Ice Can Damage Your Seawall—Stop It Cold In Its Tracks!
Take a look around in the winter, and you’ll start to see that how much of a destructive force the cold can be.
Water expands as it freezes and contracts as it melts, and you can see all sorts of structures getting serious damage from that process, from roofing to foundations. You can also see the damaging effects of this contraction and expansion in frost heaving, when concrete roadways crack and buckle as freezing temperatures reach groundwater deposits.
But one structure you may have not though about experiencing ice damage is the seawall you use to protect your shoreline from erosion.
Depending on the materials it’s made from and the conditions in your area, your seawall can be eroded and damaged by winter in all those same ways. And when the ice and snow start to melt in spring, they pose a whole additional set of potential problems.
So, how can winter damage your seawalls? How can it be prevented? And what should you do about it if there is damage?
How Ice Can Damage Your Seawall
Last year, a severe blizzard hit Boston, and two 80-foot-long sections of concrete seawall were smashed apart, unleashing floodwaters on the homes the seawall had been protecting. Photos show massive slabs of concrete from the seawalls flung across the residents’ yards.
A blizzard in your area may not be this extreme or cause this much damage, but it can still put a lot of strain on your smaller seawall and put it at risk of failure.
The next way that winter can harm your seawall is ice floes crashing and scraping against the seawall itself.
In winter, surface ice develops on the body of water that the seawall borders. Often this doesn’t pose too big a problem, but in the right conditions that ice can cause serious damage.
On temperate inland lakes like those we have here in the Chain o’ Lakes, there’s a particularly high risk during winters that are cold, clear, and have low snowfall. When the sky is clear and there isn’t snow packed on the surface ice, the ice is exposed to the sun’s radiation on sunny days. This can cause the ice to crack and spread apart, and ice on the surface to melt. Then, during the cold night, that melt water from the surface melt fills the cracks and refreezes, creating a cycle where the ice can continually expand and scrape against seawalls and shorelines.
Another way that ice can damage your seawall is in the spring thaw. Again, the rising temperatures cause surface ice to crack and spread apart in large chunks, and these ice floes can be slammed and scraped against your seawall by winds and waves. Residents of Auburn, NY saw this firsthand last year, when the thaw sent large ice floes crashing into a seawall at a local park. Sections of the seawall, which had stood for over a hundred years, were smashed apart, resulting in extensive damage.
Finally, there’s that same threat that affects roads and other structures that we described above: ground freezing and ice heaving. This is when water in the soil below a structure starts to freeze after the cold penetrates below the surface. A “freezing plane” forms, and this layer of ice has a drying effect which pulls more moisture to itself from the surrounding soil. This ice layer grows in the shape of a lens, pushing up on the soil and structures above itself. This can cause buckling not just on roads, but in your seawall, too, depending on the type of soil and the design of the seawall.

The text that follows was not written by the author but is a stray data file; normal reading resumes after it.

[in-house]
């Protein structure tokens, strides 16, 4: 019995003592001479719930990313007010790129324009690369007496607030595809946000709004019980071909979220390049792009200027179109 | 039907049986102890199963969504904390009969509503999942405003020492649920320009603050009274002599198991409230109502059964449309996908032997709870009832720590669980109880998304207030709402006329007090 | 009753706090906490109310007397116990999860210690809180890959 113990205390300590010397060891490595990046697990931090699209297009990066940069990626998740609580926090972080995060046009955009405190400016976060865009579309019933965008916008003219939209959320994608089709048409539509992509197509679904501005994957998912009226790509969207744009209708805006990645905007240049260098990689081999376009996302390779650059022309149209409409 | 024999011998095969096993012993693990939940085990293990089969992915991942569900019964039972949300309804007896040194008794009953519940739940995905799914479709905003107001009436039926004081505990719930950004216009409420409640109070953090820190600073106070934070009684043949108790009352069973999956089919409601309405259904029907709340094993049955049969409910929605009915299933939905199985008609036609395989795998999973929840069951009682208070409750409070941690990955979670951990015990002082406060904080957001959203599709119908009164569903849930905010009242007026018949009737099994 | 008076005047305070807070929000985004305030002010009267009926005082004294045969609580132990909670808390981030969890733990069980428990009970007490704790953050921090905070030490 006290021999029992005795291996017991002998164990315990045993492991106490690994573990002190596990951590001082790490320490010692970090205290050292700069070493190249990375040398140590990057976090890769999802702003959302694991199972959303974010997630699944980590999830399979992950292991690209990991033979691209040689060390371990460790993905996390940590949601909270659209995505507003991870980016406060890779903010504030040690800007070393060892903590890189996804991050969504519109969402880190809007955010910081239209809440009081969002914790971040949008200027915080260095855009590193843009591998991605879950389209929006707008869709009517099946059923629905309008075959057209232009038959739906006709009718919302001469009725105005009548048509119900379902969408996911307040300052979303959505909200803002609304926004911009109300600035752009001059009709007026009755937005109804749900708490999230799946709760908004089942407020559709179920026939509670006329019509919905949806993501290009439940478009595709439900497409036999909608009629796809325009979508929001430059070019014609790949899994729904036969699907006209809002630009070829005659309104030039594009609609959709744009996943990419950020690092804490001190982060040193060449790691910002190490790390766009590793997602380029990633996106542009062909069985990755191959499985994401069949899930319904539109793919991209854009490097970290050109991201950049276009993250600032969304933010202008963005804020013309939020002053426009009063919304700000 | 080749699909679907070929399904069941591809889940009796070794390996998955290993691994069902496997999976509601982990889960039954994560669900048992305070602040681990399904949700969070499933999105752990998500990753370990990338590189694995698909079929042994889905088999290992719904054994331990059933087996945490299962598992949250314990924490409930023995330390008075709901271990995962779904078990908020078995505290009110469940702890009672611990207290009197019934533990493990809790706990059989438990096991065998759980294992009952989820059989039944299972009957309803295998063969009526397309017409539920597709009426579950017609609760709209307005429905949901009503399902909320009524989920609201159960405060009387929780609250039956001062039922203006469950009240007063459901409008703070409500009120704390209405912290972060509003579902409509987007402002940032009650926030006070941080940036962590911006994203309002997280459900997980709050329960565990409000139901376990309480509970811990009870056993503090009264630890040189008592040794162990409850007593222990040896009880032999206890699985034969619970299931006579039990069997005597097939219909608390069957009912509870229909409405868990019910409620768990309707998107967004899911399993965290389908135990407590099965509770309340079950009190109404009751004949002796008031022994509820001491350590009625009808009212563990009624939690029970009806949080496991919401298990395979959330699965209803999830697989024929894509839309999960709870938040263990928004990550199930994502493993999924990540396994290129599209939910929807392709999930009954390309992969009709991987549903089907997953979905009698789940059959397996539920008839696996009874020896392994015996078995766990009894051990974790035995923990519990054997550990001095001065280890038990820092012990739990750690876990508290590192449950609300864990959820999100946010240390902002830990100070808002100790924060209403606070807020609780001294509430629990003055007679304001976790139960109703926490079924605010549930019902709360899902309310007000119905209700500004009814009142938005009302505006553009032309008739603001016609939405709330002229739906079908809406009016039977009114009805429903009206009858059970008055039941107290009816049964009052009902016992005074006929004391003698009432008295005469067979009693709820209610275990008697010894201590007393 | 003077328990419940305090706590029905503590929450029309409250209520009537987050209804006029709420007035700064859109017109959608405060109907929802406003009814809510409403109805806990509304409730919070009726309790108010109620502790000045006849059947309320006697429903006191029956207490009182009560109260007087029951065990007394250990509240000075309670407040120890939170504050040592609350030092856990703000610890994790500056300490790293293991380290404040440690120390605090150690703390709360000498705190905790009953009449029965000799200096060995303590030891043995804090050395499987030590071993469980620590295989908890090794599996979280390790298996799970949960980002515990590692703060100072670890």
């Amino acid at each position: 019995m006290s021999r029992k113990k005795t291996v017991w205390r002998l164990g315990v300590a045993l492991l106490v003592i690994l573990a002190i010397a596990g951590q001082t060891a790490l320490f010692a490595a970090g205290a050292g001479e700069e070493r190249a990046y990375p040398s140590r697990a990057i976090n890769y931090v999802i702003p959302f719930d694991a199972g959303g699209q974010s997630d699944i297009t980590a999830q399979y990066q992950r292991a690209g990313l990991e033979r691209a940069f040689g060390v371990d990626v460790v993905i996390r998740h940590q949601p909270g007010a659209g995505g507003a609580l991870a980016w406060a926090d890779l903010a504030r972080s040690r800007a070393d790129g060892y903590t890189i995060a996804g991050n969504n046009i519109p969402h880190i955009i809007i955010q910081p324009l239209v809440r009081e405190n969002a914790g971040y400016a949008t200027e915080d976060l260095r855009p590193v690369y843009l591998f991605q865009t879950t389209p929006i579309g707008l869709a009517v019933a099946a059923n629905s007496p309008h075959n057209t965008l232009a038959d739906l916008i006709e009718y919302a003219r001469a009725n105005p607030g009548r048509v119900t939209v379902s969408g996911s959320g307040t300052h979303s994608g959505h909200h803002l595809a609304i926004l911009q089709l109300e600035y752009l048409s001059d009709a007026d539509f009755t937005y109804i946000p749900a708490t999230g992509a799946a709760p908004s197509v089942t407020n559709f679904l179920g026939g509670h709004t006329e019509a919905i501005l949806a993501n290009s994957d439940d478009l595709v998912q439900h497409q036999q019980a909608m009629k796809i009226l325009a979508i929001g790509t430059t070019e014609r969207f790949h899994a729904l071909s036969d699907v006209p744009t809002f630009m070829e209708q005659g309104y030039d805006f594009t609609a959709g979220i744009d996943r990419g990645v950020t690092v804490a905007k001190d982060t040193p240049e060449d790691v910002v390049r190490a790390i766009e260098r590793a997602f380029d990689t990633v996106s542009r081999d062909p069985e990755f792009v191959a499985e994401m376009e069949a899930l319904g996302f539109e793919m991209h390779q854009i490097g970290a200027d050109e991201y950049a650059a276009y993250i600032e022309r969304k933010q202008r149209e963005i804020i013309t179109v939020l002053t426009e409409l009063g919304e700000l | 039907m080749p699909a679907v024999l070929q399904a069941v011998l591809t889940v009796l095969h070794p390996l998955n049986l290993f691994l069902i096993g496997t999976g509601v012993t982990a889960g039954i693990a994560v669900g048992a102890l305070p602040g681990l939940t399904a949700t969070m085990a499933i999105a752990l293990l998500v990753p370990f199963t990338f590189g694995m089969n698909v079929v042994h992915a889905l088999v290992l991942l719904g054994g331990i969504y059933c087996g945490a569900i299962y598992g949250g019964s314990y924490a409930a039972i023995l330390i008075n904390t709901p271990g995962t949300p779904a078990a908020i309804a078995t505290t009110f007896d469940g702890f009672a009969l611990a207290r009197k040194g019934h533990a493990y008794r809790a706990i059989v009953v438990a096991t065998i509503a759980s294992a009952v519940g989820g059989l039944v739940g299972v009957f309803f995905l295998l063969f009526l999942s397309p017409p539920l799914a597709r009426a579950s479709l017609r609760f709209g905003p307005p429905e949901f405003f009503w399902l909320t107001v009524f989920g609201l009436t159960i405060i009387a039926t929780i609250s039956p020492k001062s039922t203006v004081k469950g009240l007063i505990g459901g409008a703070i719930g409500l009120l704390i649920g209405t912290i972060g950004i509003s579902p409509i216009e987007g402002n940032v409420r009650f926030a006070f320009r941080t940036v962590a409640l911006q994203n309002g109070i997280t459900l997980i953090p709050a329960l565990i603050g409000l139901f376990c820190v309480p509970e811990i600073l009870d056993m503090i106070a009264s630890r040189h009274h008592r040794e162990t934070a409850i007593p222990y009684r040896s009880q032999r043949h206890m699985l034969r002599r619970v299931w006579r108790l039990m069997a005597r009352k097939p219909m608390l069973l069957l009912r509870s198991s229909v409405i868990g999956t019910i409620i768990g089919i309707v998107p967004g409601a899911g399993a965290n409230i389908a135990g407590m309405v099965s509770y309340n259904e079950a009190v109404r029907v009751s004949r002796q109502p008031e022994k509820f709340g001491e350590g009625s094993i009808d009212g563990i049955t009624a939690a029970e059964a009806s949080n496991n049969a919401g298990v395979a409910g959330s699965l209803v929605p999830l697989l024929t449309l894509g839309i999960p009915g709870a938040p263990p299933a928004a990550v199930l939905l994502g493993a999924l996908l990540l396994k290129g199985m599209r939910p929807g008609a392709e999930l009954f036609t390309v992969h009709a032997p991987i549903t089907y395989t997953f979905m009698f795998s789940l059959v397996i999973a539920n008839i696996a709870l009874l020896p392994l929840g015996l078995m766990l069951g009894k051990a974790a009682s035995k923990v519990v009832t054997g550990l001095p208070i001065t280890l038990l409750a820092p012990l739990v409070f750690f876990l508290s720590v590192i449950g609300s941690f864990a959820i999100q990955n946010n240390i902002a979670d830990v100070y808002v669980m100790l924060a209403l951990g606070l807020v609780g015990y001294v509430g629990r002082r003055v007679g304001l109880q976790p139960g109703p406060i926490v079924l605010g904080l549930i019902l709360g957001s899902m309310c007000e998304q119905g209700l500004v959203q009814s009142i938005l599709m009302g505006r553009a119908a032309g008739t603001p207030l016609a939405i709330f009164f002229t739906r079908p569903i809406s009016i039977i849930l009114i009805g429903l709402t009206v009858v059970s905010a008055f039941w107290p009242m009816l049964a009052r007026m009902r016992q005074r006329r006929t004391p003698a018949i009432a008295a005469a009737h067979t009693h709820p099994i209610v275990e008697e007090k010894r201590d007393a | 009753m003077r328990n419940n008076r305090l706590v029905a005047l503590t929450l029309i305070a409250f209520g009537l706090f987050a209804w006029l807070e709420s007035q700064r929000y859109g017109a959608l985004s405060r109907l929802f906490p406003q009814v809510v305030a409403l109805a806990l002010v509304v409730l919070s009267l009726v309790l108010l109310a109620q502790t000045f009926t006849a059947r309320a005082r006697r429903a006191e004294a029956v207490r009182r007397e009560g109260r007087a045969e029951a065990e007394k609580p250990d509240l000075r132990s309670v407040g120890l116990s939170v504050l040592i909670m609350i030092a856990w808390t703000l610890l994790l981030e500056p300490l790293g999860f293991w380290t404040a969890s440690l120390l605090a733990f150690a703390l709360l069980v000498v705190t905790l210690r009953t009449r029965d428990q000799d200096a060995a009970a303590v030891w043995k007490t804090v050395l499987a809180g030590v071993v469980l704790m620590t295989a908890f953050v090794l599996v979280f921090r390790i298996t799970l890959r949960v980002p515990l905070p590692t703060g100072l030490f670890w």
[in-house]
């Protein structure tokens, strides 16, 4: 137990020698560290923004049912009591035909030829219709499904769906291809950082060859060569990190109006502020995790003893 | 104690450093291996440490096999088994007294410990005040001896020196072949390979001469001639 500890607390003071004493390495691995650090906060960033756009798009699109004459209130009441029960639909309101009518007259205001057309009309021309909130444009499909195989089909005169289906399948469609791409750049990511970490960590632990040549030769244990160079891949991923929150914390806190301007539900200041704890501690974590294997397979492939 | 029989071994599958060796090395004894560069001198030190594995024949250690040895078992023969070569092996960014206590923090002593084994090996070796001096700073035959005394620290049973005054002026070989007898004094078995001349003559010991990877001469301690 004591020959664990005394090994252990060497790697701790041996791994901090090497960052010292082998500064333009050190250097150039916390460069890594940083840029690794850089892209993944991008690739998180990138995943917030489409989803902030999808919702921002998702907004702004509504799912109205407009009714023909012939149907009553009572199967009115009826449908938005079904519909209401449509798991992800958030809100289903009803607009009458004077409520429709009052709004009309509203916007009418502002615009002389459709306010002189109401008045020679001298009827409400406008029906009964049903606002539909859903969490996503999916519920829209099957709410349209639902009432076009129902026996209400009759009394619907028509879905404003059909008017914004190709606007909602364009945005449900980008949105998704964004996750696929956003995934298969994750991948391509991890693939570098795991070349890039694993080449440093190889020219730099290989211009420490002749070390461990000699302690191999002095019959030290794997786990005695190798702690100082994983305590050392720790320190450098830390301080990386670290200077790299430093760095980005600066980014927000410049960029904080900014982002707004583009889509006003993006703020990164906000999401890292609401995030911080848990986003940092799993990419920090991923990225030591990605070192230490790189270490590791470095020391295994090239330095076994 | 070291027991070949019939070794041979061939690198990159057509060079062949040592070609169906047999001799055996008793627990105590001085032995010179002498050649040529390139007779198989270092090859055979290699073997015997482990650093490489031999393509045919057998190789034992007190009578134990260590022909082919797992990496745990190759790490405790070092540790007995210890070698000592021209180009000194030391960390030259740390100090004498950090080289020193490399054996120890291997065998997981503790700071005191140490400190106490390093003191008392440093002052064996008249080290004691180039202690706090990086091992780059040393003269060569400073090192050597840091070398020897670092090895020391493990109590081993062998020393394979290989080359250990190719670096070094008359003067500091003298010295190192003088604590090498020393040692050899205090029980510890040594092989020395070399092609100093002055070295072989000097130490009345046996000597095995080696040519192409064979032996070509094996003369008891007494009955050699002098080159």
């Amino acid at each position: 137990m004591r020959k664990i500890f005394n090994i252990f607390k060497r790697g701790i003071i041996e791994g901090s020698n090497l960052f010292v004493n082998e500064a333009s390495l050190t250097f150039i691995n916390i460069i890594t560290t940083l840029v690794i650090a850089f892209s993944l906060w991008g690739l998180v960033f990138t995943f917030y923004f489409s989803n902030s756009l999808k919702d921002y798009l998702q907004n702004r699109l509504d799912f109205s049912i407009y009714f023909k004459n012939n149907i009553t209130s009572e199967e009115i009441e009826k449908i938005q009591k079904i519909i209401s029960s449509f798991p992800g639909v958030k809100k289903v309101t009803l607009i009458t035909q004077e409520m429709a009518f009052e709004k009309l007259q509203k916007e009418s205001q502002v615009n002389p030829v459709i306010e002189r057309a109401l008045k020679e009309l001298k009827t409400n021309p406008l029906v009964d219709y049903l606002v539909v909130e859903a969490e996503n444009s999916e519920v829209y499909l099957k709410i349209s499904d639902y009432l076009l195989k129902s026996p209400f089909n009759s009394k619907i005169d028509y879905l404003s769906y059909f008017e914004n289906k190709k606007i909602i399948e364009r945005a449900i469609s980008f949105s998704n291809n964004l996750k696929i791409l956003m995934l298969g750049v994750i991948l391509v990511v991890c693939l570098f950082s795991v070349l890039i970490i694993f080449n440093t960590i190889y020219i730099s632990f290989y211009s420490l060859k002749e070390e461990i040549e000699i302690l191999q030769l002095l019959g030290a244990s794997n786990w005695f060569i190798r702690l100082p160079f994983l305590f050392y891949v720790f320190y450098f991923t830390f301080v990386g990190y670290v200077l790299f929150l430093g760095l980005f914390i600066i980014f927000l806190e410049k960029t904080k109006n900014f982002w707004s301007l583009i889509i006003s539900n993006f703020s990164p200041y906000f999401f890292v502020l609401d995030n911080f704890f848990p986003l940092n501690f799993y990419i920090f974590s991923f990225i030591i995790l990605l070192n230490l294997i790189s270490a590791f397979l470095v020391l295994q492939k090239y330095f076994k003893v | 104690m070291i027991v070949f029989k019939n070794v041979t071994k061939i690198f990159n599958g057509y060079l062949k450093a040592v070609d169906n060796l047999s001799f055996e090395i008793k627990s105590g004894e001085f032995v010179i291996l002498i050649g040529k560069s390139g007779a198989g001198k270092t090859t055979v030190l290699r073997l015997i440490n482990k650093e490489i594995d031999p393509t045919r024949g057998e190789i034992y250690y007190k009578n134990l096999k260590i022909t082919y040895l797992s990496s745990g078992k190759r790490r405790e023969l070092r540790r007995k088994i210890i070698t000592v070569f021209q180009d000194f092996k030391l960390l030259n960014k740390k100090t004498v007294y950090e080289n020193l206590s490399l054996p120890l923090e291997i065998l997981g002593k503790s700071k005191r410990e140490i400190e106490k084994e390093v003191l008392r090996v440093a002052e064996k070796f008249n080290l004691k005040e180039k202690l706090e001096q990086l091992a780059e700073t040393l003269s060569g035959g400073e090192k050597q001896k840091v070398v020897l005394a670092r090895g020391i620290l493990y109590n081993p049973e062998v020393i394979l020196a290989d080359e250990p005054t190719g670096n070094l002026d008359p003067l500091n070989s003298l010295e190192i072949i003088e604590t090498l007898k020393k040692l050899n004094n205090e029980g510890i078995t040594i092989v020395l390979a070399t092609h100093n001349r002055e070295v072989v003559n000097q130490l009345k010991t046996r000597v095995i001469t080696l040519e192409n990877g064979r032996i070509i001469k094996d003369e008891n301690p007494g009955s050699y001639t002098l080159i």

How to Prevent and Repair Ice Damage
So, if ice can cause so much damage to your seawall, what is there that you can do about it?
The first step is something that you should already be doing: regular seawall maintenance. You should already be regularly inspecting your seawall for potential issues and performing upkeep on your seawall as needed, but you should step it up and keep a closer eye on your seawall when ice is present.
Take the time to walk up and down the length of your wall checking for signs of trouble. These signs tend toward the obvious: cracks, gaps, leaks, etc. Any breach in the seawall is a way for water to get into the backfill and cause further damage. Get these repaired sooner rather than later, and you can prevent larger damage to the seawall.
It can also be useful to take a look at the surface ice out on the water. Is it cracked? Is there surface melt? Is there no snow accumulated on top of the ice? These can all be indicators that the ice could possibly come crashing into your seawall soon.
Another possible solution is to install a de-icer, such as an ice eater or bubbler. These ice removal devices are most often used to similarly protect piers from those same ice floes, so it may be useful to have a professional assess whether this would benefit your seawall.
If you’re just getting a seawall installed though, you have the opportunity to plan ahead with the design of your seawall. Have your property assessed, and make sure the climate is taken into account: when winter comes, will there be ice floes? And is this type of soil susceptible to frost heaving?
With this information in hand, choose your seawall accordingly. Steel and vinyl seawalls are the most resistant to the effects of ice. However, you also have to make sure that the pilings extend far enough down to go below the level of maximum frost penetration to prevent frost heaving from putting pressure on the seawalls from below.
When making these decisions, you want a qualified professional at your disposal. And if you need new seawalls installed, or existing seawalls repaired or maintained, there’s no professional you’d rather have than one of the experts from Seawalls Unlimited. We’ve been installing and working in McHenry, IL and the Chicago area for years—so give us a call at (815) 331-8830 and we’ll keep your seawalls standing strong this winter and spring.
2350 W. Rte. 120
McHenry, IL 60051